Harry Potter and making money magically

For many years I always wanted to make a post about the Wizarding world of Harry Potter. I’ve read the books at least two times and I have seen the movies on multiple occasions. This blog needs more posts, posts of a more divers character. Lets start something lighthearted about magic.

If you’ve read the books and seen the movies you might noticed that the wizards and witches aren’t exactly the most happy lot. In the movies many are portrayed as a bit scruffy and not particular wealthy. Which is odd since they have this über power called “magic”. In this post I’ll try to give my view of what I read and saw about making a living in the Wizarding World. And how this relate to the muggle world, because J.K. Rowling wrote this book in a very non-magical, highly technological culture. Magic really doesn’t exist, you know.

How to get some dough

Gamp’s law says you can’t create money out of thin air. As you cannot with food, which dough is really. Money is just an object, a wizard shouldn’t have trouble with creating some. But we’re talking about wizarding money, which is made and tightly controlled by goblins. Apparently the amount is fixed and can’t be increased by the muggle way of fractional banking. At least the only debt I encounterd in the books were betting debts. Money is exchanged as a physical object only.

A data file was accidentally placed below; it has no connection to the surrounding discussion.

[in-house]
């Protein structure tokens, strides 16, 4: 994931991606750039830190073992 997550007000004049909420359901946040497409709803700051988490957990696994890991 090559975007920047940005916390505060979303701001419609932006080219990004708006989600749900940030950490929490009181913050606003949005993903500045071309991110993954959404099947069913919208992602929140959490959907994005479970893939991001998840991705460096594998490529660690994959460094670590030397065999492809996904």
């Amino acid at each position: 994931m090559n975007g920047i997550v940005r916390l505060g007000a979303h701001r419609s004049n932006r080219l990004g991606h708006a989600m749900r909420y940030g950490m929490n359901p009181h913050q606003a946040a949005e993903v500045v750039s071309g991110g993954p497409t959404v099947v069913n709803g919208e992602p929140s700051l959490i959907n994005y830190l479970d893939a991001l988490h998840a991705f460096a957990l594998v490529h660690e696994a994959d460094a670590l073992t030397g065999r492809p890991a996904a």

Only gold, silver and bronse, secured with goblin spells, as money may appeal to the romantics, but it makes live pretty difficult. Mrs. Weasly clearly was scraping by with difficulty getting cash, while Harry had a pile of gold sitting idle in a vault. My impression was that every adult wizard and witch was trying hard to get galleons, sickles and cnuts. Only two ways were presented to earn an income; working for a handful of institutions or being self-employed.

Making money magically
“Heart of the Wizarding economy”